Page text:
As a teenager I was presented with a silent, bearded, impressively intellectual brother-in-law. Despite a few introductory swimming excursions to Hampstead Ponds he remained too awesome to commune with. His desire to debate every topic rather than pass on to another was unnerving – he reminded me of a threshing mill beating out the last grain of corn from the ear. Over the years I came to know him better and I witnessed his amusement at simple things too – quaint sayings and behaviour of his young daughters, a smile for a cavorting dog. His deep devotion and consideration for each member of his family was obvious. When, as a family, we returned from Africa, Alison and he welcomed us into their home. Jack drove us magnificently through the London traffic and tolerated little savages accustomed to wide open spaces. He even endured a week’s holiday with us all at Butlin’s!
As a man of utter self discipline and deep musing, he chose lone activities involving testing interplay with the elements. Running, swimming, diving, cycling, skiing, hang-gliding, sailing – any physical illness or accident was firmly ignored after necessary treatment – he was ever ready to be a winner. In later years when sail boarding was his current passion he recognised that the mountains could match air and sea as equally worthy adversaries. Scottish on his mother’s side, he was drawn to the North and he found quiet friendship with a group of seasoned walkers and climbers who regularly met in Cumbria and the Highlands of Scotland. He loved the ‘camping out’ style of the huts, bothies and bunkhouses and savoured the evening post mortems, discussions and debates on techniques, routes, failures and successes. He climbed his first Munro in his seventy second year and he then held a special regard for Buchaille Etive Mhor in Glencoe, climbing it twice again. His favourite haunts were in the Galloway Hills where he made countless exploratory expeditions.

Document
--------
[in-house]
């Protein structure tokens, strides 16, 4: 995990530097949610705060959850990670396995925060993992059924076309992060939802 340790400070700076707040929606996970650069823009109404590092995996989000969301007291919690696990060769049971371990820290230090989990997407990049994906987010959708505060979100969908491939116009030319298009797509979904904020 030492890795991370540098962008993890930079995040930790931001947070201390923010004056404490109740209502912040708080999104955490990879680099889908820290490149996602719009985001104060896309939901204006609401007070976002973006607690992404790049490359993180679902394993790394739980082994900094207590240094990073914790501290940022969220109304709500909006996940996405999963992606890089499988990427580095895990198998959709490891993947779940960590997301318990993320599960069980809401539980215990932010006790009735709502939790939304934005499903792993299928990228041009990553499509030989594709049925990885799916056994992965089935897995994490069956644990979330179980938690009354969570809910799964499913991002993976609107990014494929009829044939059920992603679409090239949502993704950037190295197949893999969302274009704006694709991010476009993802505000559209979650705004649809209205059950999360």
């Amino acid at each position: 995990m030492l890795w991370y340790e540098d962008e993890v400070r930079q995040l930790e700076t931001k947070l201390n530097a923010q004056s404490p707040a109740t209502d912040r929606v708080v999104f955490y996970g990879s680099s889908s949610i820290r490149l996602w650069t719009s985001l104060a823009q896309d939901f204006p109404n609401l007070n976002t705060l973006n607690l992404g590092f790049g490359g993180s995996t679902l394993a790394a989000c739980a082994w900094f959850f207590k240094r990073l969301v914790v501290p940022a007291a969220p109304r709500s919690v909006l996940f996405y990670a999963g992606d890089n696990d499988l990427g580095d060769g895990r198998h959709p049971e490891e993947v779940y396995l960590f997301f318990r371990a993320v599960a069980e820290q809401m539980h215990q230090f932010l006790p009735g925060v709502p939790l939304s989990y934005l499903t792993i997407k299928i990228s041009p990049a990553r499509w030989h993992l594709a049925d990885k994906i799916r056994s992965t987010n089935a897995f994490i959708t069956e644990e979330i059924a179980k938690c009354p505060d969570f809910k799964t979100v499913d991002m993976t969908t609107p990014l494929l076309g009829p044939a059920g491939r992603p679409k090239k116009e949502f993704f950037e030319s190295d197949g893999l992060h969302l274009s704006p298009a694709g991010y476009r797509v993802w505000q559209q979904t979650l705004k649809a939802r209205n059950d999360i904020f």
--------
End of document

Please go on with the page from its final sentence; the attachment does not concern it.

He was an ideal companion to walk the hills with – steady pacing, keenly aware of surroundings and weather and munching his home-baked bread hunks with humorous remarks on the day so far – at the end of the day, over his pint and meal, planning the day to come. He was an essentially modest man and on our last expedition in May / June 1994 I was determined to record his presence despite an unwillingness on his part to be photographed. I persuaded him that his figure was necessary to lend proportion to my photographic collection of waterfalls. Somewhere near Shenavall I positioned him for the fourth time; he smiled gently and commented that there seemed to be an unusual number of waterfalls in this glen. As events turned out we have all been grateful for these few reminders of his last holiday.
His hill walking companions contributed to purchase, in his memory, technological equipment for use by the Galloway Mountaineering Rescue Team. That worthy man would have approved. How we miss him!
continue reading George Walford, A Memorial (1998):
Introduction | Notes and Quotes | Trevor Blake | Alan Bula | George Gook | Mary Anne Knukel | Encounter in Autumn by Dr. Zvi Lamm | Seeking George Walford by Paul Minet | Peter Shepherd | John Rowan | George R. Russell, SPGB | Thoughts on Ideological Minimalism by Eric Stockton | Reminiscences of George Walford and the Walsby Society 1976 to 1994 by Adrian Williams | Jack as I Knew Him by Brenda McIntosh | Alison Walford, Sharon Goodyear, Richenda Walford